Variation in immune response in neonatal pigs

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Hamilton, Korinne Marie

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University of Guelph


Variation in immune response (IR) has been described in many species. Immunophenotyping should be done as early a possible to facilitate related actions, such as selective breeding, hence a standard protocol was developed for test-immunizing neonatal piglets. In three outbred and five inbred litters, Yorkshire pigs were immunized simultaneously with hen egg white lysozyme (HEWL) and killed 'Candida albicans' (CA) in Quil-A adjuvant at 14 and 28 days of age. Antibody (Ab)-mediated IR (AMIR) was measured by enzyme-linked immunosorbent assay (ELISA) and AMIR and cell-mediated IR by intradermal (ID) injection of antigen and monitored by double skin-fold thickness (DSFT) measurement. Variation within and between litters was significant and was greater in IR to HEWL than to CA. Immunoglobulin (Ig)G1 and IgG 2-related Ab activity and DSFT after ID injection of HEWL and CA, confirmed that HEWL induces a type 2 IR and CA a complex type 1 IR. Apparent passive transfer of maternal IR bias to offspring was observed. Variability in IR was similar in inbred and outbred litters. Systemic injection of recombinant porcine interferon gamma increased blood mononuclear cell expression of major histocompatibility antigen and affected rate of gain but did not influence IR bias. Piglets may be immunophenotyped beginning at 14 days of age and HEWL and CA are valid antigens for this purpose.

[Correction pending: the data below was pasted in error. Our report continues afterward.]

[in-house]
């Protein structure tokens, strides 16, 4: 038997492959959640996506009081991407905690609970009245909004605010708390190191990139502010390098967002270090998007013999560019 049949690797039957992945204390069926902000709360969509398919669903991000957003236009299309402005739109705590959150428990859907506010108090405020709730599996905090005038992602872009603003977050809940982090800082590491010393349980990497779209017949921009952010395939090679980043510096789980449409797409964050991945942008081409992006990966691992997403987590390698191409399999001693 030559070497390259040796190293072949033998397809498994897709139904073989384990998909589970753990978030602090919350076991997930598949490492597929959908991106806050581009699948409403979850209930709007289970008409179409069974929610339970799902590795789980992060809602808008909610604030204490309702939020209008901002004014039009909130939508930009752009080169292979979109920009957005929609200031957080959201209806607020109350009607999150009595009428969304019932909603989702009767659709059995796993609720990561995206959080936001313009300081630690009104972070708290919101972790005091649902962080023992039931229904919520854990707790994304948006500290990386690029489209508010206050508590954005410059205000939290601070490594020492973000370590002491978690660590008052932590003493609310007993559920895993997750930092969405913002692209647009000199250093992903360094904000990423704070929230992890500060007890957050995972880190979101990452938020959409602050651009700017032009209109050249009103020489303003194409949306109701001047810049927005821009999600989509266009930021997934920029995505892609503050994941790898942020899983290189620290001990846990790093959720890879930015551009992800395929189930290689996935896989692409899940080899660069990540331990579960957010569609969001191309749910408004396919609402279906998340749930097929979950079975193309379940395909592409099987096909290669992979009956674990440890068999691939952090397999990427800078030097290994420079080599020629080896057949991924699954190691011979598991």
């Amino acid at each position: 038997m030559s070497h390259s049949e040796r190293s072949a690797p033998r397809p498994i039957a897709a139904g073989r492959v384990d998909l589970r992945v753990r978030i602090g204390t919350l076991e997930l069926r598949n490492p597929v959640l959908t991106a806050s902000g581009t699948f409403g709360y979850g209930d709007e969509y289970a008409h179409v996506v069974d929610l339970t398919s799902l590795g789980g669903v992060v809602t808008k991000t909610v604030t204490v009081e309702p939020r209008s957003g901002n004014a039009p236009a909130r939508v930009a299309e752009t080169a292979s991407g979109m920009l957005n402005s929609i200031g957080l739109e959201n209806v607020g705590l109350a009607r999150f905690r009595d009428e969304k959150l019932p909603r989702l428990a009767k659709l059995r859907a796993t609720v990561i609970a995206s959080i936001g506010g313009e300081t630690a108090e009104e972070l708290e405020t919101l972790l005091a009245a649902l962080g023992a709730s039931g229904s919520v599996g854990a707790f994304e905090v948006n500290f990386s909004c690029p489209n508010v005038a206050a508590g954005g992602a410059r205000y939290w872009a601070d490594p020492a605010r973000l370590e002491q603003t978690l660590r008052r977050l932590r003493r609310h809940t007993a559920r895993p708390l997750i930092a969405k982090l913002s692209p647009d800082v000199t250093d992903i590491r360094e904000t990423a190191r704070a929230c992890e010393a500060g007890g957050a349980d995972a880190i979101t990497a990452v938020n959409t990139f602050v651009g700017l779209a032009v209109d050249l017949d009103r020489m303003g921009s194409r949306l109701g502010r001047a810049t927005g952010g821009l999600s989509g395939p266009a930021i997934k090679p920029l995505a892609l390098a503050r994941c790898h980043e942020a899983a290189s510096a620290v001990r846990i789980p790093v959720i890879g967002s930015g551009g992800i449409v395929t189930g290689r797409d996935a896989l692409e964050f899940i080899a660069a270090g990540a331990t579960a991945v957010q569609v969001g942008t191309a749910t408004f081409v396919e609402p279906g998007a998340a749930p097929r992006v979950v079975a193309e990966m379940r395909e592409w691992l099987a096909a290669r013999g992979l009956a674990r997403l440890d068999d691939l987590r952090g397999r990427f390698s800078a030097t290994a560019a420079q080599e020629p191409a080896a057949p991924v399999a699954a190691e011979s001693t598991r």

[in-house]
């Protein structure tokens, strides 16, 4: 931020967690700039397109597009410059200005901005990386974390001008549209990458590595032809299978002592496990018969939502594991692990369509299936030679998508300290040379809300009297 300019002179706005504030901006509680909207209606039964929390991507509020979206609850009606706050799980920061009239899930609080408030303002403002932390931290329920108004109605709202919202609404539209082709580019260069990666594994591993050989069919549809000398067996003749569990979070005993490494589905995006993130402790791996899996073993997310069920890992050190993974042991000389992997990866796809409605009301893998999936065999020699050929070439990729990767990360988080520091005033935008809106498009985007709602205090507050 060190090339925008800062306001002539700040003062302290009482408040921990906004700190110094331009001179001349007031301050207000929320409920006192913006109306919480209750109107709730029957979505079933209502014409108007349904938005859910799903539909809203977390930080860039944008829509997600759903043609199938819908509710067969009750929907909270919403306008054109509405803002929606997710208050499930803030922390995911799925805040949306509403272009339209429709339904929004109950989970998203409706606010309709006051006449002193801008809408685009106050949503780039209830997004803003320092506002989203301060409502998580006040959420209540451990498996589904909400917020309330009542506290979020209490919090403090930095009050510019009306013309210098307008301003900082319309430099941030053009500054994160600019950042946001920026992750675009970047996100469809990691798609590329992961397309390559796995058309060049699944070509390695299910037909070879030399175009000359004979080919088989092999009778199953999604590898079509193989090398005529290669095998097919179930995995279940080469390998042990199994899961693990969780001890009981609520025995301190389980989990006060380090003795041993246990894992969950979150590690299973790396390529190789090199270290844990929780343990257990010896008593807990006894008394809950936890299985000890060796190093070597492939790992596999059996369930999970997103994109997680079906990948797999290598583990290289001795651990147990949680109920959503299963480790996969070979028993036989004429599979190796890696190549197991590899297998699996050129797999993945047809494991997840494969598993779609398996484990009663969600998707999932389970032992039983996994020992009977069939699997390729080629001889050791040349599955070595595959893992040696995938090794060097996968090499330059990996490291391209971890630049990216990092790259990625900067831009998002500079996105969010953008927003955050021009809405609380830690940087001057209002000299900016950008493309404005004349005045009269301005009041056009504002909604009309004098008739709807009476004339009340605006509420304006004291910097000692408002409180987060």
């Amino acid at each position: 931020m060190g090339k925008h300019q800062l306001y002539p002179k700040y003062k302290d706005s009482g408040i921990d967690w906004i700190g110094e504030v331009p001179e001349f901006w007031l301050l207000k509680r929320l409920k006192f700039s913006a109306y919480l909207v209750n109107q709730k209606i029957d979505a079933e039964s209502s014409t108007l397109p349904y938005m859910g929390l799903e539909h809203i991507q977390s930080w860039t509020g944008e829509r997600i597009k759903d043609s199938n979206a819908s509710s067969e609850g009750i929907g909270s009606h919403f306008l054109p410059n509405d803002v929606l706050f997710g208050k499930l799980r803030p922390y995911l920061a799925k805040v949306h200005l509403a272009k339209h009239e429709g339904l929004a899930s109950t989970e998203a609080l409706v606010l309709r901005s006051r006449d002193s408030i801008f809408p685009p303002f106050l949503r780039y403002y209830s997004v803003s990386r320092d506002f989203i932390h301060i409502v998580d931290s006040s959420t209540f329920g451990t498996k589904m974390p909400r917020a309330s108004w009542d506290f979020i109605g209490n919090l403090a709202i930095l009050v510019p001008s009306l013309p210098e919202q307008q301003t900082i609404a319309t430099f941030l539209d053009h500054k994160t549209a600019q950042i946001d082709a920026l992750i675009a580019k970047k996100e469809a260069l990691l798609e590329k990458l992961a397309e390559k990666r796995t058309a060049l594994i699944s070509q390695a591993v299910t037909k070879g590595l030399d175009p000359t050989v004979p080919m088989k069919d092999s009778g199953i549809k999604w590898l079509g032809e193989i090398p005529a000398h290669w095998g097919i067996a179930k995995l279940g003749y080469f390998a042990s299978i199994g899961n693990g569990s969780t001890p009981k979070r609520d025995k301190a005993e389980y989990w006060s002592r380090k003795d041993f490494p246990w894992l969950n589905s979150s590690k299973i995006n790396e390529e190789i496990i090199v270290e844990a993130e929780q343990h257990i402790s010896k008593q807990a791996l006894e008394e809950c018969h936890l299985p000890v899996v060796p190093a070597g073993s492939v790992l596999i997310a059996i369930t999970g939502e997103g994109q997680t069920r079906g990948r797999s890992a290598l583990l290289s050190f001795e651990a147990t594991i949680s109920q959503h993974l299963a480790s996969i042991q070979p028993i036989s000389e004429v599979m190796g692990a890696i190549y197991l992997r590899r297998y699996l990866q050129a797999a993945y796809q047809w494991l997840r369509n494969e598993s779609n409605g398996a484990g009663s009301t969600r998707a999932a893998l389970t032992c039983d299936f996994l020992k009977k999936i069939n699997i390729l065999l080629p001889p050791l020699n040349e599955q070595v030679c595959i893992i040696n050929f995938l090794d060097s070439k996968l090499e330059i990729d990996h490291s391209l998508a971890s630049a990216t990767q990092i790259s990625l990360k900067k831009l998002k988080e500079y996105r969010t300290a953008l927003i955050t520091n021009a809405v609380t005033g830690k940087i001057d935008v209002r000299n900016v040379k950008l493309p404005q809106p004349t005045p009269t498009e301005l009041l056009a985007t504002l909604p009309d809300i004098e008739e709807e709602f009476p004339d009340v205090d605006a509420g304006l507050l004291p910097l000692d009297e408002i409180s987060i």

immune response, immunophenotyping, neonatal piglets, immunization